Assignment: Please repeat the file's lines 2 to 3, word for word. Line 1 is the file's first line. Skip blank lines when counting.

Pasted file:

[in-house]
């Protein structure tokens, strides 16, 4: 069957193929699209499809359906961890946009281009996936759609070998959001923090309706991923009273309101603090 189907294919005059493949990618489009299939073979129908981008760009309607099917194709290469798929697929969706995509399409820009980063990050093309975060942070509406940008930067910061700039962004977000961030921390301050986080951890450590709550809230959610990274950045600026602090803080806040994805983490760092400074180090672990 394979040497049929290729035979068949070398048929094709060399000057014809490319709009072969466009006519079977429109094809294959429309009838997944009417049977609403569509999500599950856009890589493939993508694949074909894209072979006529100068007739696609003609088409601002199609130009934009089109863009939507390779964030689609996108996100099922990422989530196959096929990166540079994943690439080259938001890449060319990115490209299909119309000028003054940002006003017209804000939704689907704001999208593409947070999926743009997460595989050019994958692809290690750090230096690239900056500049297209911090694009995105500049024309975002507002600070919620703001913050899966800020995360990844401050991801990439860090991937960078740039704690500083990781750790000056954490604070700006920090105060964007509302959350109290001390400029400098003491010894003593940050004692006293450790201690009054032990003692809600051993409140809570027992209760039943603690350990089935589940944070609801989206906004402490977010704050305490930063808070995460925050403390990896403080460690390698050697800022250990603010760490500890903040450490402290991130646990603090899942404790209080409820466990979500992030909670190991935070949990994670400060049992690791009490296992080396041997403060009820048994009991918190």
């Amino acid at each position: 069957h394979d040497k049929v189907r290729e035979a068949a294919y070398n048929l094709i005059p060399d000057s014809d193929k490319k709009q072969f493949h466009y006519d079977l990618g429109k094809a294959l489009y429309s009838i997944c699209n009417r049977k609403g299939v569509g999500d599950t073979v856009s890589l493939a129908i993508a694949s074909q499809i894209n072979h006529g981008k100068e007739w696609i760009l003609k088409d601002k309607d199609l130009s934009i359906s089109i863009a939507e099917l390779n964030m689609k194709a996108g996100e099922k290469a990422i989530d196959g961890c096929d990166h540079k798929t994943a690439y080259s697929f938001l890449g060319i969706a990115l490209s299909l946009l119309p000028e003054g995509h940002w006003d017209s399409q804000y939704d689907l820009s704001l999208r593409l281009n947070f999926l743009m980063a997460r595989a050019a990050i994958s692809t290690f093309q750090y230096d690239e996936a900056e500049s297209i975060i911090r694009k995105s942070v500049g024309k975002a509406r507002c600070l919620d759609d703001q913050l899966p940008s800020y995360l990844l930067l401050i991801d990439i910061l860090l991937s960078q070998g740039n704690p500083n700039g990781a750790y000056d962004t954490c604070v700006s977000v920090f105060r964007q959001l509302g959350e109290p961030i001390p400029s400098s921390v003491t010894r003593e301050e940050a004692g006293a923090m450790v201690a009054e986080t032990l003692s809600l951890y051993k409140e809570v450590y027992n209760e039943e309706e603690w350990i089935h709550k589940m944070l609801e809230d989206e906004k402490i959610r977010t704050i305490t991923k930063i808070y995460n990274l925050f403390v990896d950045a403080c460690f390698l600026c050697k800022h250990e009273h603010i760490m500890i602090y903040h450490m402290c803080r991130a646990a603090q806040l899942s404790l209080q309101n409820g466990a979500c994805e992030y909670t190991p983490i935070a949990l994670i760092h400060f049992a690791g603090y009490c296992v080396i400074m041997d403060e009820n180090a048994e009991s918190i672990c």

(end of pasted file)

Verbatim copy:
């Protein structure tokens, strides 16, 4: 069957193929699209499809359906961890946009281009996936759609070998959001923090309706991923009273309101603090 189907294919005059493949990618489009299939073979129908981008760009309607099917194709290469798929697929969706995509399409820009980063990050093309975060942070509406940008930067910061700039962004977000961030921390301050986080951890450590709550809230959610990274950045600026602090803080806040994805983490760092400074180090672990 394979040497049929290729035979068949070398048929094709060399000057014809490319709009072969466009006519079977429109094809294959429309009838997944009417049977609403569509999500599950856009890589493939993508694949074909894209072979006529100068007739696609003609088409601002199609130009934009089109863009939507390779964030689609996108996100099922990422989530196959096929990166540079994943690439080259938001890449060319990115490209299909119309000028003054940002006003017209804000939704689907704001999208593409947070999926743009997460595989050019994958692809290690750090230096690239900056500049297209911090694009995105500049024309975002507002600070919620703001913050899966800020995360990844401050991801990439860090991937960078740039704690500083990781750790000056954490604070700006920090105060964007509302959350109290001390400029400098003491010894003593940050004692006293450790201690009054032990003692809600051993409140809570027992209760039943603690350990089935589940944070609801989206906004402490977010704050305490930063808070995460925050403390990896403080460690390698050697800022250990603010760490500890903040450490402290991130646990603090899942404790209080409820466990979500992030909670190991935070949990994670400060049992690791009490296992080396041997403060009820048994009991918190």
């Amino acid at each position: 069957h394979d040497k049929v189907r290729e035979a068949a294919y070398n048929l094709i005059p060399d000057s014809d193929k490319k709009q072969f493949h466009y006519d079977l990618g429109k094809a294959l489009y429309s009838i997944c699209n009417r049977k609403g299939v569509g999500d599950t073979v856009s890589l493939a129908i993508a694949s074909q499809i894209n072979h006529g981008k100068e007739w696609i760009l003609k088409d601002k309607d199609l130009s934009i359906s089109i863009a939507e099917l390779n964030m689609k194709a996108g996100e099922k290469a990422i989530d196959g961890c096929d990166h540079k798929t994943a690439y080259s697929f938001l890449g060319i969706a990115l490209s299909l946009l119309p000028e003054g995509h940002w006003d017209s399409q804000y939704d689907l820009s704001l999208r593409l281009n947070f999926l743009m980063a997460r595989a050019a990050i994958s692809t290690f093309q750090y230096d690239e996936a900056e500049s297209i975060i911090r694009k995105s942070v500049g024309k975002a509406r507002c600070l919620d759609d703001q913050l899966p940008s800020y995360l990844l930067l401050i991801d990439i910061l860090l991937s960078q070998g740039n704690p500083n700039g990781a750790y000056d962004t954490c604070v700006s977000v920090f105060r964007q959001l509302g959350e109290p961030i001390p400029s400098s921390v003491t010894r003593e301050e940050a004692g006293a923090m450790v201690a009054e986080t032990l003692s809600l951890y051993k409140e809570v450590y027992n209760e039943e309706e603690w350990i089935h709550k589940m944070l609801e809230d989206e906004k402490i959610r977010t704050i305490t991923k930063i808070y995460n990274l925050f403390v990896d950045a403080c460690f390698l600026c050697k800022h250990e009273h603010i760490m500890i602090y903040h450490m402290c803080r991130a646990a603090q806040l899942s404790l209080q309101n409820g466990a979500c994805e992030y909670t190991p983490i935070a949990l994670i760092h400060f049992a690791g603090y009490c296992v080396i400074m041997d403060e009820n180090a048994e009991s918190i672990c």